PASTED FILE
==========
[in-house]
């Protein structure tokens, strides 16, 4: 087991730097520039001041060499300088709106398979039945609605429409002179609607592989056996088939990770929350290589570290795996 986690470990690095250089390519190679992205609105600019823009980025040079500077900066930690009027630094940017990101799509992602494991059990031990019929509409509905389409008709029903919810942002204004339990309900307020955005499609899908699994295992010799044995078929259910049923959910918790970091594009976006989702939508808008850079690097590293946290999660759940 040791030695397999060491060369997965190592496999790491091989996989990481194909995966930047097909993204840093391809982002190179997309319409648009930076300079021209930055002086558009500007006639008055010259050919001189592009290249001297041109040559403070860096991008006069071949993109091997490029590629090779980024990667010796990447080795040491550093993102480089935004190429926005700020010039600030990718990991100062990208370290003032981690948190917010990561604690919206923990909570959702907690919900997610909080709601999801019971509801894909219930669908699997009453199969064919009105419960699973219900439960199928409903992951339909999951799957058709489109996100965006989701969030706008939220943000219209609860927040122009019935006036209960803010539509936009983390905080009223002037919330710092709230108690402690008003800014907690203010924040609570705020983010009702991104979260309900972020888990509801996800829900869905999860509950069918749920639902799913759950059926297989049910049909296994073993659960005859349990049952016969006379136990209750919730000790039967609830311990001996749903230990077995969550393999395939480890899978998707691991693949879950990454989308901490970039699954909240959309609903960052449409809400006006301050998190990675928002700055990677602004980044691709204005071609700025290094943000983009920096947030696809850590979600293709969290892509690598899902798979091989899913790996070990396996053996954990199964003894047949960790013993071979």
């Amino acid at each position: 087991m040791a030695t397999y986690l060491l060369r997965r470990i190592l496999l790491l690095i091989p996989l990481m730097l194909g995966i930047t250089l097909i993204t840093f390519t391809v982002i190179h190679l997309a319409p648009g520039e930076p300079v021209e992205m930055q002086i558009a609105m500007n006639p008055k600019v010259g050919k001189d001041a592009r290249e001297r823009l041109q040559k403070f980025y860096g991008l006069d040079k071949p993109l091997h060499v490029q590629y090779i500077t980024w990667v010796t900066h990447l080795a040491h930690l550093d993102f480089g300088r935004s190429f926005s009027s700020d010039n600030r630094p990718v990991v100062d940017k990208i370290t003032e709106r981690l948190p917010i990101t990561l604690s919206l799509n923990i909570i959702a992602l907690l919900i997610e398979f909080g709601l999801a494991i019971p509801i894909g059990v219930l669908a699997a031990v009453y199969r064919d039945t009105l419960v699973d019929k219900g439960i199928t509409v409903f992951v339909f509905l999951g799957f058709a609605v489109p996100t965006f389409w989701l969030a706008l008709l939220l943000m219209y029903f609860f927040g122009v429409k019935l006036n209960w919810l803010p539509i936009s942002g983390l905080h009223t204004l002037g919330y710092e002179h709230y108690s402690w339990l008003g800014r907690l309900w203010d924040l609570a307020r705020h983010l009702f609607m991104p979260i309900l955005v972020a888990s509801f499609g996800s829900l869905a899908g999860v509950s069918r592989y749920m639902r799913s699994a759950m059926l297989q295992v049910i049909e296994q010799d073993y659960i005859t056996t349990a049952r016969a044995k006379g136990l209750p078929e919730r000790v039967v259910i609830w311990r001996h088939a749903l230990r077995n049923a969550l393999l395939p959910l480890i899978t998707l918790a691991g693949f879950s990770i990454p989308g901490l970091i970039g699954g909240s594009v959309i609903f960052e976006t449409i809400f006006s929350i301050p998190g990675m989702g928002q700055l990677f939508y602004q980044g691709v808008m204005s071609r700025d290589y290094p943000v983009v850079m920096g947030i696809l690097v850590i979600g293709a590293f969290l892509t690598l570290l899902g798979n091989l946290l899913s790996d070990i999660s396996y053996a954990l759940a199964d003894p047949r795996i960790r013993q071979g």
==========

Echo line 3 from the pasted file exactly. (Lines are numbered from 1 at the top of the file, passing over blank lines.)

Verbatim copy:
């Amino acid at each position: 087991m040791a030695t397999y986690l060491l060369r997965r470990i190592l496999l790491l690095i091989p996989l990481m730097l194909g995966i930047t250089l097909i993204t840093f390519t391809v982002i190179h190679l997309a319409p648009g520039e930076p300079v021209e992205m930055q002086i558009a609105m500007n006639p008055k600019v010259g050919k001189d001041a592009r290249e001297r823009l041109q040559k403070f980025y860096g991008l006069d040079k071949p993109l091997h060499v490029q590629y090779i500077t980024w990667v010796t900066h990447l080795a040491h930690l550093d993102f480089g300088r935004s190429f926005s009027s700020d010039n600030r630094p990718v990991v100062d940017k990208i370290t003032e709106r981690l948190p917010i990101t990561l604690s919206l799509n923990i909570i959702a992602l907690l919900i997610e398979f909080g709601l999801a494991i019971p509801i894909g059990v219930l669908a699997a031990v009453y199969r064919d039945t009105l419960v699973d019929k219900g439960i199928t509409v409903f992951v339909f509905l999951g799957f058709a609605v489109p996100t965006f389409w989701l969030a706008l008709l939220l943000m219209y029903f609860f927040g122009v429409k019935l006036n209960w919810l803010p539509i936009s942002g983390l905080h009223t204004l002037g919330y710092e002179h709230y108690s402690w339990l008003g800014r907690l309900w203010d924040l609570a307020r705020h983010l009702f609607m991104p979260i309900l955005v972020a888990s509801f499609g996800s829900l869905a899908g999860v509950s069918r592989y749920m639902r799913s699994a759950m059926l297989q295992v049910i049909e296994q010799d073993y659960i005859t056996t349990a049952r016969a044995k006379g136990l209750p078929e919730r000790v039967v259910i609830w311990r001996h088939a749903l230990r077995n049923a969550l393999l395939p959910l480890i899978t998707l918790a691991g693949f879950s990770i990454p989308g901490l970091i970039g699954g909240s594009v959309i609903f960052e976006t449409i809400f006006s929350i301050p998190g990675m989702g928002q700055l990677f939508y602004q980044g691709v808008m204005s071609r700025d290589y290094p943000v983009v850079m920096g947030i696809l690097v850590i979600g293709a590293f969290l892509t690598l570290l899902g798979n091989l946290l899913s790996d070990i999660s396996y053996a954990l759940a199964d003894p047949r795996i960790r013993q071979g």